My sister is an elementary school teacher in Portland, and for the last two years, has wanted a change. She recently decided to pick up everything and move to San Antonio (and before you ask, the answer is no, she’s never been there). She applied for three jobs: two teaching positions in the San Antonio School District, and one at an educational services company selling science curriculum to school districts.
“Would I Be Good in Sales?”
She’s never worked in sales before, so before she applied for the third job, she asked if I thought she’d be good at it. I have seen her exhibit many sales talents over the years, so I thought she’d be great. Then, I checked this blog post and realized she hits every single one of those essential sales talents. She has a high work ethic, excellent persuasion skills (read: she gets to pick the restaurant every single time we go out!), a positive attitude, and a competitive drive. If you think about it, good teachers and good salespeople have a lot in common—if you don’t believe me, you try asking a 13-year-old to do something she doesn’t want to do.
So after very little hesitation, I told her she’d be great at sales. She asked me what the interview was going to be like, so I sent her some blog posts (and one eBook) with recommended sales interview questions. She practiced her answers and did well on the first round of interviews.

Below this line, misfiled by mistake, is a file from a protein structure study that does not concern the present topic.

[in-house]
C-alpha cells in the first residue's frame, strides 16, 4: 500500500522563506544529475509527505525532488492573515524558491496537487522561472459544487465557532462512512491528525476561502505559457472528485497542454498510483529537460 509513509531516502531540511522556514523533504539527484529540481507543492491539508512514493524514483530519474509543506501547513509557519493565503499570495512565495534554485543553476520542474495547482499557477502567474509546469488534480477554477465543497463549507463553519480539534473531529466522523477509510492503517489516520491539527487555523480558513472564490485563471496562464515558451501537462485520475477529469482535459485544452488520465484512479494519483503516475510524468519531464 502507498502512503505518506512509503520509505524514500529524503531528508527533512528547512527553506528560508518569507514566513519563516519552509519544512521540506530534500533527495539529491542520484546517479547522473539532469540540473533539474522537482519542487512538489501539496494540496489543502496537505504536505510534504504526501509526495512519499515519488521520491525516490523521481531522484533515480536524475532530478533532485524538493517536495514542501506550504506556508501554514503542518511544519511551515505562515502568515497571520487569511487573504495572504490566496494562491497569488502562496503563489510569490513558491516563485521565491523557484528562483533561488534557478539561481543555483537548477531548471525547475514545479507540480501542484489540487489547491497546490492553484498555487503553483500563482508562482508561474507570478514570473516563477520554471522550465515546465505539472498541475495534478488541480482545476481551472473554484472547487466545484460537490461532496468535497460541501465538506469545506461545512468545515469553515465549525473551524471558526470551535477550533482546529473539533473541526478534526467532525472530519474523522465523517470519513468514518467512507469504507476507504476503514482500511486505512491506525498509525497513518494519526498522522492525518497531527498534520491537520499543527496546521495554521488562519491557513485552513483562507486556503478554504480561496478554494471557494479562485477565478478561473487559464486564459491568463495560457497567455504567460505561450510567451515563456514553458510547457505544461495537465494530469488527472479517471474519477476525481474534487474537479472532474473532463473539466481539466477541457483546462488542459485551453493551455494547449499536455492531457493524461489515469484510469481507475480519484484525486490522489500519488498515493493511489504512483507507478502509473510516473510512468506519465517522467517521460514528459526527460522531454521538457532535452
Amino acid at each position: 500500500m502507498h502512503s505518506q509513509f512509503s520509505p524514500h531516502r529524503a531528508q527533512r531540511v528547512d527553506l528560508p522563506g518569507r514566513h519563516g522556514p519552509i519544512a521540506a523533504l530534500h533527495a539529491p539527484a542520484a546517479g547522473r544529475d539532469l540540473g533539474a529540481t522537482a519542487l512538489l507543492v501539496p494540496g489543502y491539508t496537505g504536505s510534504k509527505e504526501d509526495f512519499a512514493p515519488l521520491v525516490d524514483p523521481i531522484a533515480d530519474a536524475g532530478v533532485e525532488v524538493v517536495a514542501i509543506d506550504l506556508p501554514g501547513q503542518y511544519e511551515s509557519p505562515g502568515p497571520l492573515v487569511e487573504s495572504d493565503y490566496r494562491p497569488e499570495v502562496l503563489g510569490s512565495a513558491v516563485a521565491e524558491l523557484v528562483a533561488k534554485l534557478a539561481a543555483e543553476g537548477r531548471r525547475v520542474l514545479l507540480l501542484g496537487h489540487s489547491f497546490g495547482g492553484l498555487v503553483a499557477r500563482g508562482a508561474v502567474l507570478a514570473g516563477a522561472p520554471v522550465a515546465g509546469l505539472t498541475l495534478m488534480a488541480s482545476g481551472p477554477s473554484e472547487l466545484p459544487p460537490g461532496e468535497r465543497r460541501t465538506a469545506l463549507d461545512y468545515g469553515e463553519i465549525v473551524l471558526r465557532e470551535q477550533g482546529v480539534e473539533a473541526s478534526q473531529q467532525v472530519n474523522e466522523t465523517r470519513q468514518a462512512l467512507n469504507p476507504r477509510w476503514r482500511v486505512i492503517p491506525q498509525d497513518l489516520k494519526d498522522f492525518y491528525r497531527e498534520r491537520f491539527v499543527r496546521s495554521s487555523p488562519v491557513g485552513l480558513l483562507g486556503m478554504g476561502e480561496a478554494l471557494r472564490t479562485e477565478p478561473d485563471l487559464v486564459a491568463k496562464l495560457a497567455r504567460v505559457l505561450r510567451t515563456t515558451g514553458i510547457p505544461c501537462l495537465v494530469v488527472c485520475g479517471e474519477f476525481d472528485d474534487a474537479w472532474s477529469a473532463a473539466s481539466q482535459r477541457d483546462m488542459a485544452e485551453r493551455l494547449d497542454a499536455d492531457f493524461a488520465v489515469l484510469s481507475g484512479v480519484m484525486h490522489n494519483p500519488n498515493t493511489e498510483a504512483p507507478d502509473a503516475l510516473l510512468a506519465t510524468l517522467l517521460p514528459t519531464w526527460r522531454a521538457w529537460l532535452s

She did so well, in fact, that she made it to the final round. For that last phase, they wanted a 20-minute sales presentation: PowerPoint, webinar, the whole nine yards. She came back for more advice.
Don’t Sell Anything in Your Sales Presentation
“This is going to sound weird,” I warned her, “because it goes against a lot of common-sense wisdom. Don’t try to sell them anything,” I told her. “Just teach them how to use the curriculum.”
So, she did. Her presentation introduced the material, then went right into how to use it. She went one step further and decided to target administrators instead of individual teachers, and taught them how to get their teachers on board.
She blew them away, and less than 24 hours later, she had a job offer from the sales company. After she had accepted the offer, her new boss asked her how she did so well. “It seems like we could all learn from you,” he told her.
She divulged her secret. “Well, my sister works for a company that recommends sales strategies and teaches people how to implement them.” She went on to explain the key strategy she used in her demo: Focusing on how to use the product, not why to buy it.